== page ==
“Joker”: Rebirth or death?

Sienna Axe, A&E Reporter

Depending on who you ask, “Joker” (2019, dir. Todd Phillips) either marks the rebirth of the comic book movie or the death of art.

While it was released to wider audiences on Oct. 4, 2019, the film initially premiered in competition at August’s Venice International Film Festival — the first comic book movie to do so — and won the Golden Lion, the festival’s top prize.

So, what exactly is it about “Joker” that sets it apart? What about the century’s third method actor “Joker” iteration made Venice’s jury see fit to place it alongside past winners, such as Alfonso Cuarón’s “Roma” and the Encounters staple, “The Battle of Algiers”?

Sophomores Justin Ferland and Bridget O’Brien, who saw the film twice, think the answer may lie in the film’s more down-to-earth, less action-packed style.

“The reason I liked it more than other superhero movies was because it just didn’t really follow the same plotline that normal superhero movies did,” O’Brien said. “There was violence, but I didn’t notice the kind of fight scenes that you see in other movies I’ve watched, and that’s one of the things that deters me from watching superhero movies.”

“There were not a ton of CGI, fantastical things,” Ferland said. “There weren’t spaceships or things that couldn’t exist. It’s like a comic book story told in reality, which I thought was very different.”

For others, the distinguishing factor is the film’s tone, something first-year Andrew Casterella described as “dreadful.”

“Not as in it was bad, but it makes you feel like — you dread it, essentially. It doesn’t make you feel good, and that’s not necessarily a bad thing,” he said. 

First-year Simon Fitts believes the tone was largely the product of the film’s cinematography and sound design.

“It was amazingly well-shot,” he said, “[and] the score and the sound — it really set the mood for every moment, as well as [building] up tension… I’ve never had my skin crawl for the first third of a movie as much as this because just the cinematography and the sound design made everything super uncomfortable in a good way.”

For Casterella, the film’s grim tone was occasionally too much.

“The cinematography was very good… everything seemed like it had all been planned,” Casterella said. “The ambiance was good, but it was a little over-the-top like they made the city look dirty… literally everything had graffiti on it.”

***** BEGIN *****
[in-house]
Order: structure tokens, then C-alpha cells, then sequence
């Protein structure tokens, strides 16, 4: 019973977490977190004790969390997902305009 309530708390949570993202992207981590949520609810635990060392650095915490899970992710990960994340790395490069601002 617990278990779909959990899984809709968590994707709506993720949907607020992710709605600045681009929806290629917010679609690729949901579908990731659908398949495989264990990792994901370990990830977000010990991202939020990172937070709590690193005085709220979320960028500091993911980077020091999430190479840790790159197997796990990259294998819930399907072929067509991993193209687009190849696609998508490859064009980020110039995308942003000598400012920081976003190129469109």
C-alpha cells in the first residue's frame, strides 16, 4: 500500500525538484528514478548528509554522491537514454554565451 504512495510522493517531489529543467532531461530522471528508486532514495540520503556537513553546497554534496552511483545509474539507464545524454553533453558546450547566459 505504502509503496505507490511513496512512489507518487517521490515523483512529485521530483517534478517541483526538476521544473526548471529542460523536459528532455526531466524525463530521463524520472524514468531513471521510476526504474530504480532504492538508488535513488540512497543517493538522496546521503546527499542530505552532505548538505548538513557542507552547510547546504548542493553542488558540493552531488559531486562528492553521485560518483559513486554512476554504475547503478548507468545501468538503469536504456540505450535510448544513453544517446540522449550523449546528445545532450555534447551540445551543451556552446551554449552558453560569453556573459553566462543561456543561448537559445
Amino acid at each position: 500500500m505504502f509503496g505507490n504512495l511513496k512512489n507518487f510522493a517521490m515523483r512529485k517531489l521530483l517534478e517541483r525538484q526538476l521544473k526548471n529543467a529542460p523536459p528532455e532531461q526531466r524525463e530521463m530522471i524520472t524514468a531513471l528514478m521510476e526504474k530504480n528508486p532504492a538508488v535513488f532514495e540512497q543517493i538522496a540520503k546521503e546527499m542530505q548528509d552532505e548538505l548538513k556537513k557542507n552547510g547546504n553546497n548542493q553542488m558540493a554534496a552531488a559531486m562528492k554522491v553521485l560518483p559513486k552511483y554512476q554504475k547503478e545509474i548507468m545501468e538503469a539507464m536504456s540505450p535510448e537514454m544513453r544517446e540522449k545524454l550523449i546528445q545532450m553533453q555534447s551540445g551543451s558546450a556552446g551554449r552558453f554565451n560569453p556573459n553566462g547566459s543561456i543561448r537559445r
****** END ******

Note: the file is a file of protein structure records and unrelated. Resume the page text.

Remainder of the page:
“Joker” is no stranger to the concept of being over-the-top.

In one oft-cited example of the film’s ability to transcend reality, a drunk stranger trying to bully Joaquin Phoenix’s titular character sings the entire first part of Sondheim’s “Send in the Clowns” from memory, a scene many critics are quick to call unrealistic. While it seems both critics and Whitman students agree that Phoenix’s performance was more than good enough to carry the film, there are some who would call the plot simplistic.

“I thought that it was a good movie,” Casterella said. “It wasn’t the best movie I’ve ever seen in my life, I don’t think — I mean, it’s pretty simple. And that’s not a bad thing, but it’s a pretty just straightforward plot — there’s not a lot of symbolism, I found.”

Fitts agrees that the plot is somewhat simple, but believes that in this case, the good outweighs the bad.

“The point is that it’s more about this character and his evolution into the Joker, and not the story itself,” he said. “I thought it was very well done, how… he slowly became more and more insane, as well as just getting into his head and how he was reacting to everything.”

Personally, I didn’t understand the appeal of “Joker” while I was in the theater. To me, it was a grim story, and at times too excessive with its message. I am, however, interested in how this will affect the film industry going forward; will we see more films like this one at festivals in the future, and if so, how will other, smaller films fare? The answer remains to be seen, but hey, as “Joker” and Frank Sinatra both want so badly for us to understand: that’s life, as funny as it may seem.